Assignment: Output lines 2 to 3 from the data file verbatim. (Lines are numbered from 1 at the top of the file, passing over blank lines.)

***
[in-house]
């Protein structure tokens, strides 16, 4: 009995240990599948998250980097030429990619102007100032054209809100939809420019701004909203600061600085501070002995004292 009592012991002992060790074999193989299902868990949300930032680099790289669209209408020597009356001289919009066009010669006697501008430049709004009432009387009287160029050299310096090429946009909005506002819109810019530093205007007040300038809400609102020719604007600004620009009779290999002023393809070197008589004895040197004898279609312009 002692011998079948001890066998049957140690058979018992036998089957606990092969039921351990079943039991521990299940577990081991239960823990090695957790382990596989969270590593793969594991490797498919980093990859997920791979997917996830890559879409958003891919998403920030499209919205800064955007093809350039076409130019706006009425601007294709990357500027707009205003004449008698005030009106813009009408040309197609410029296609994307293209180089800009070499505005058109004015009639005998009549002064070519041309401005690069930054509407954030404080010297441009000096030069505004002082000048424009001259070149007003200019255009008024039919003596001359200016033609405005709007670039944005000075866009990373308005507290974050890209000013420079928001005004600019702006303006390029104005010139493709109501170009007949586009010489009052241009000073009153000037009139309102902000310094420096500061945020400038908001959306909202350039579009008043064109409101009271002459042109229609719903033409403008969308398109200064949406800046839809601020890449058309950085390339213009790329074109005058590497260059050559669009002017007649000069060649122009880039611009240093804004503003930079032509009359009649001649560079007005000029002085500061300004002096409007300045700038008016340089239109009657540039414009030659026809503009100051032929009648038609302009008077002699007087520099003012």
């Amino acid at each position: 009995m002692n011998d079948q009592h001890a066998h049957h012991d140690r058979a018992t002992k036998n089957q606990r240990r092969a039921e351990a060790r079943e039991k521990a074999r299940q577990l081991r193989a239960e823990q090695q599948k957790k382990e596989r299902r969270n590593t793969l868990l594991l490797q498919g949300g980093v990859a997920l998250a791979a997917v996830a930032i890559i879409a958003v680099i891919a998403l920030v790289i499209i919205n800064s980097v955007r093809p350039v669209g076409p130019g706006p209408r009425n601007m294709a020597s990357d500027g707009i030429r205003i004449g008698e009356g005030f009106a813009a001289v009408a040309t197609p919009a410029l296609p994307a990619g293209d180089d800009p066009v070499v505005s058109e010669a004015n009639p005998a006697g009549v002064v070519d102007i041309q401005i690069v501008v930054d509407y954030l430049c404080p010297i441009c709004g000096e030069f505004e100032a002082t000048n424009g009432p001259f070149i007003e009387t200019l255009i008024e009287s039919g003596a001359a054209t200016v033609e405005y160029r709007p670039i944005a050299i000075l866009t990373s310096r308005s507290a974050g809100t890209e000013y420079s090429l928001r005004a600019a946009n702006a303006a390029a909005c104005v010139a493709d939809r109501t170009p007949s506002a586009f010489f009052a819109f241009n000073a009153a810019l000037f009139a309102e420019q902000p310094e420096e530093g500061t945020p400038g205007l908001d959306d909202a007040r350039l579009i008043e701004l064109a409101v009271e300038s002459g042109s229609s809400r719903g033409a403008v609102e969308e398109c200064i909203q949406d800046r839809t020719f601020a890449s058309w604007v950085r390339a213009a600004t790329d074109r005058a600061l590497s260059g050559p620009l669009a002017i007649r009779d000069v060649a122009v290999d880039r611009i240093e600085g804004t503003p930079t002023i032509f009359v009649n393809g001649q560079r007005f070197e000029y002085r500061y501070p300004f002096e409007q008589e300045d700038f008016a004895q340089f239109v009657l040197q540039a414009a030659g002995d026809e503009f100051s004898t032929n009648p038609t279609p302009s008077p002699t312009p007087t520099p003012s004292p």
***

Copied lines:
């Protein structure tokens, strides 16, 4: 009995240990599948998250980097030429990619102007100032054209809100939809420019701004909203600061600085501070002995004292 009592012991002992060790074999193989299902868990949300930032680099790289669209209408020597009356001289919009066009010669006697501008430049709004009432009387009287160029050299310096090429946009909005506002819109810019530093205007007040300038809400609102020719604007600004620009009779290999002023393809070197008589004895040197004898279609312009 002692011998079948001890066998049957140690058979018992036998089957606990092969039921351990079943039991521990299940577990081991239960823990090695957790382990596989969270590593793969594991490797498919980093990859997920791979997917996830890559879409958003891919998403920030499209919205800064955007093809350039076409130019706006009425601007294709990357500027707009205003004449008698005030009106813009009408040309197609410029296609994307293209180089800009070499505005058109004015009639005998009549002064070519041309401005690069930054509407954030404080010297441009000096030069505004002082000048424009001259070149007003200019255009008024039919003596001359200016033609405005709007670039944005000075866009990373308005507290974050890209000013420079928001005004600019702006303006390029104005010139493709109501170009007949586009010489009052241009000073009153000037009139309102902000310094420096500061945020400038908001959306909202350039579009008043064109409101009271002459042109229609719903033409403008969308398109200064949406800046839809601020890449058309950085390339213009790329074109005058590497260059050559669009002017007649000069060649122009880039611009240093804004503003930079032509009359009649001649560079007005000029002085500061300004002096409007300045700038008016340089239109009657540039414009030659026809503009100051032929009648038609302009008077002699007087520099003012």
């Amino acid at each position: 009995m002692n011998d079948q009592h001890a066998h049957h012991d140690r058979a018992t002992k036998n089957q606990r240990r092969a039921e351990a060790r079943e039991k521990a074999r299940q577990l081991r193989a239960e823990q090695q599948k957790k382990e596989r299902r969270n590593t793969l868990l594991l490797q498919g949300g980093v990859a997920l998250a791979a997917v996830a930032i890559i879409a958003v680099i891919a998403l920030v790289i499209i919205n800064s980097v955007r093809p350039v669209g076409p130019g706006p209408r009425n601007m294709a020597s990357d500027g707009i030429r205003i004449g008698e009356g005030f009106a813009a001289v009408a040309t197609p919009a410029l296609p994307a990619g293209d180089d800009p066009v070499v505005s058109e010669a004015n009639p005998a006697g009549v002064v070519d102007i041309q401005i690069v501008v930054d509407y954030l430049c404080p010297i441009c709004g000096e030069f505004e100032a002082t000048n424009g009432p001259f070149i007003e009387t200019l255009i008024e009287s039919g003596a001359a054209t200016v033609e405005y160029r709007p670039i944005a050299i000075l866009t990373s310096r308005s507290a974050g809100t890209e000013y420079s090429l928001r005004a600019a946009n702006a303006a390029a909005c104005v010139a493709d939809r109501t170009p007949s506002a586009f010489f009052a819109f241009n000073a009153a810019l000037f009139a309102e420019q902000p310094e420096e530093g500061t945020p400038g205007l908001d959306d909202a007040r350039l579009i008043e701004l064109a409101v009271e300038s002459g042109s229609s809400r719903g033409a403008v609102e969308e398109c200064i909203q949406d800046r839809t020719f601020a890449s058309w604007v950085r390339a213009a600004t790329d074109r005058a600061l590497s260059g050559p620009l669009a002017i007649r009779d000069v060649a122009v290999d880039r611009i240093e600085g804004t503003p930079t002023i032509f009359v009649n393809g001649q560079r007005f070197e000029y002085r500061y501070p300004f002096e409007q008589e300045d700038f008016a004895q340089f239109v009657l040197q540039a414009a030659g002995d026809e503009f100051s004898t032929n009648p038609t279609p302009s008077p002699t312009p007087t520099p003012s004292p």